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Green revolution at Matheran

Arguably one of India's best environment events, the Matheran Green Festival wrapped up in one of India's most eco-friendly hill stations. Organising member, Prachi Gawand, tells Ashmak Maity about the festival and their green goals for the future

Q. What's the Matheran Green Festival all about?
A. It is an organic festival that began on May 21 and ended yesterday. The focus was to share all organic habits and living, in any and every sense — from building houses to growing vegetables, making food, controlling waste management, art and everything related. Hence, “green” festival.

A wall painting prior to the festival
A wall painting prior to the festival

Q. Who organises the festival?
A. The New Bombay Design organises this festival. It is a design company based in Mumbai. Matheran Pratishthan, a local body at Matheran, supports the festival. It takes care of all the cultural events happening at the hill station. It's a small village with 5,000 residents. The Matheran Municipal Council also supports it.

Dr. Benny Prasad, performing at the Matheran Green FestivalDr. Benny Prasad, performing at the Matheran Green Festival

Q. What is the purpose of introducing such a unique festival?
A. When we first came here, we started collecting waste products. Being a tourist site, there is no shortage of it. During the recce, we discovered about two acres of land that had become a dumping ground. It's a beautiful area, and we didn't expect to stumble upon this. We decided that this should be thefirst spot to transform into a green area.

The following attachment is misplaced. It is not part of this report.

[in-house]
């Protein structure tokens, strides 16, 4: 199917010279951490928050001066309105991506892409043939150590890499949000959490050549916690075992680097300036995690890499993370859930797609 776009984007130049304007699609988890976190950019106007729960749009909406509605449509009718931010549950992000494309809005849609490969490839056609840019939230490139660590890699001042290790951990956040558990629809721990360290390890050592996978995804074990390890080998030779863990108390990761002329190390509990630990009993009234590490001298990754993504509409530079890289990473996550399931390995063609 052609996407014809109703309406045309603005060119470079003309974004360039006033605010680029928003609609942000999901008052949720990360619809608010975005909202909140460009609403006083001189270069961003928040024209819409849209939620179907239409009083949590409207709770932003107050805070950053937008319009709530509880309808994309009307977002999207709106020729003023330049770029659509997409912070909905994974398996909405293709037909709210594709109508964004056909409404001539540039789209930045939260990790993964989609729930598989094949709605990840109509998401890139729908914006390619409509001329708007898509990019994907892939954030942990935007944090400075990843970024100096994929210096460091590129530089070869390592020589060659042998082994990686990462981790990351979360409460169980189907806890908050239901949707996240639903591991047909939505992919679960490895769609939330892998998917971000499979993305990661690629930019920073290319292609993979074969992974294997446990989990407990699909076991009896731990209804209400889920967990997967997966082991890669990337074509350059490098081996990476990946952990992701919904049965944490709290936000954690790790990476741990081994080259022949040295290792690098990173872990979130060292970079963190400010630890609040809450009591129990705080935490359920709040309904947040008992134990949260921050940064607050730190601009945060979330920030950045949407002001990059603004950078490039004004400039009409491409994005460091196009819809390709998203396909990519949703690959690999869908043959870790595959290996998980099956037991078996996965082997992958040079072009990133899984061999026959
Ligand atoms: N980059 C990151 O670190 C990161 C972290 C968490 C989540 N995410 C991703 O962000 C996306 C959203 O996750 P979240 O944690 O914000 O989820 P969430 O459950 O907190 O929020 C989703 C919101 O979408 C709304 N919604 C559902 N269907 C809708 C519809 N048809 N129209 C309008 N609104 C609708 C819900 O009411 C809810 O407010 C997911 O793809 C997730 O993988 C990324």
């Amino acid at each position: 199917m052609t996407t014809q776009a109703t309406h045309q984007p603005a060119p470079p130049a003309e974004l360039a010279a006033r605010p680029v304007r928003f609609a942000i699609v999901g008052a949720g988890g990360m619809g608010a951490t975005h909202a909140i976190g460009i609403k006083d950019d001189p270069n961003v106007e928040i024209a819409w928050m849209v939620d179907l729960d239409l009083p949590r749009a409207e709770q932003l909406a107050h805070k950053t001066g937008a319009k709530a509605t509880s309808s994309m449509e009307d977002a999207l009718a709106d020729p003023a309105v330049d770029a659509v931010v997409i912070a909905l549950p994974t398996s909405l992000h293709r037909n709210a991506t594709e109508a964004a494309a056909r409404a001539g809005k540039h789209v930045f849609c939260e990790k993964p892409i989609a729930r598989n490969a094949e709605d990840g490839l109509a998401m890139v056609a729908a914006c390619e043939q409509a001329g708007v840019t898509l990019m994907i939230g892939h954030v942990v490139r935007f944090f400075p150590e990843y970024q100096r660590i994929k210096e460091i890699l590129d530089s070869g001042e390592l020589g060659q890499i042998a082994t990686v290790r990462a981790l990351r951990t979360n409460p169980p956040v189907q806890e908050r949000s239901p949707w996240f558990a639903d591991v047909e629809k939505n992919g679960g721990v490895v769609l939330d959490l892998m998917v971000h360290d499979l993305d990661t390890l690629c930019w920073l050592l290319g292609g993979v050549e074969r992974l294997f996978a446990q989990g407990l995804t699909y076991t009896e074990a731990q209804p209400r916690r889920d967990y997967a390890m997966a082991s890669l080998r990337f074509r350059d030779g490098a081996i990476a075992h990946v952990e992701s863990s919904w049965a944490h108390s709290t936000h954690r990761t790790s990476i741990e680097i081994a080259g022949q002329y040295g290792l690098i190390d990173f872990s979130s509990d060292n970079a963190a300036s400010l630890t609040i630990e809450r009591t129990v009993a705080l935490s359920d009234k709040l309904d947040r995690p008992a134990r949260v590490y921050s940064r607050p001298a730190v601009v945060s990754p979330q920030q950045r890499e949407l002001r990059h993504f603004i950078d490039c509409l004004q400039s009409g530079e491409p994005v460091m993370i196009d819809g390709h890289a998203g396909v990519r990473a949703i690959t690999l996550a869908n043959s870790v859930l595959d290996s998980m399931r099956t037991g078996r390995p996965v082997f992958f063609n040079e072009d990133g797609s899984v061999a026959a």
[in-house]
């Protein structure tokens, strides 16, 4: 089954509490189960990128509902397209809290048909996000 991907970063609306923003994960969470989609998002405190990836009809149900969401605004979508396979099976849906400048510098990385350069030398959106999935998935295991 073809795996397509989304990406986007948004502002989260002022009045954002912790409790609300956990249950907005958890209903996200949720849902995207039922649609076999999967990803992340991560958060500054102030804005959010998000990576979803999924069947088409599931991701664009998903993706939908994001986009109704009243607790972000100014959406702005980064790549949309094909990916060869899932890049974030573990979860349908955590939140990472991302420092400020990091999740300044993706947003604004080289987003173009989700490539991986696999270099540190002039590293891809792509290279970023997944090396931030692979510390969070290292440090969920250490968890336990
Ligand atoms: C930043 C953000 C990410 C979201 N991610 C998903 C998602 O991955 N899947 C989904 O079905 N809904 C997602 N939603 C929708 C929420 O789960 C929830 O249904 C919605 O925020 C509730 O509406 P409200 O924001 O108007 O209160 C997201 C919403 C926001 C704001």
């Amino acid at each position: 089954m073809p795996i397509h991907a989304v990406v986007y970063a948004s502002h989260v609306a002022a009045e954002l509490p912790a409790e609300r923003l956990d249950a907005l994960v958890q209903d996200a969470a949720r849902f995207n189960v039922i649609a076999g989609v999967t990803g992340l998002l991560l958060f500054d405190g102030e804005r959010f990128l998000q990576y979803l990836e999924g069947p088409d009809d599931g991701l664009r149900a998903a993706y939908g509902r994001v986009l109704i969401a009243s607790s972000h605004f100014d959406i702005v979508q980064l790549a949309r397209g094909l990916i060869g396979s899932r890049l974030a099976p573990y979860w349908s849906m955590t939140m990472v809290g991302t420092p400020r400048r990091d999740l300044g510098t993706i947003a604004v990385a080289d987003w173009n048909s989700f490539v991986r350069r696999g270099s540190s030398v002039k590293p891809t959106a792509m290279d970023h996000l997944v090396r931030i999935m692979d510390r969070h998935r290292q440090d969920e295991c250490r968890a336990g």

We invited Naveen Kumar, a permaculture expert, from Auroville, Pondicherry. The term permaculture means going organic, from making food to making houses. Under the guidance of Kumar, a team of 15 from across the globe, including France and Portugal, as well as some parts of India, came together to work at the dumping ground. Now, you'll spot a permaculture garden in place of that dumping ground, which is open to visitors.

The second aim was the upliftment of the residents' lifestyle by providing them with sources of income. What men do is ride horses, because this is the only vehicle-free hill station in Asia. But for women, income is a problem. So, workshops were conducted to teach them to make cloth bags. They also attended dance workshops and painting workshops where one could learn how to make artwork out of waste, all of which was on display. The sale proceeds from the exhibition will go to the locals and towards the festival, so that we can do more such projects.

Q. Is this festival taking place for the first time?
A. Probably. We are a team of artists from the film industry. When we work on sets, lots of garbage gets accumulated, like clothes, fibre castings and high-quality goods. But we have to dispose of it after a single use. So, we brought such objects here to organise and decorate the venues; we also conducted workshops with waste material. We created this event using objects that have no further use. We don't have sponsors from private establishments.

Why does this festival matter?

We had participants from 24 countries. Every musician, painter or artist spoke on conservation, use and re-use of plastic, recycling waste and other issues related to the protection of nature. People from across India communicated and networked with the idea of going green and its implementation in daily life.

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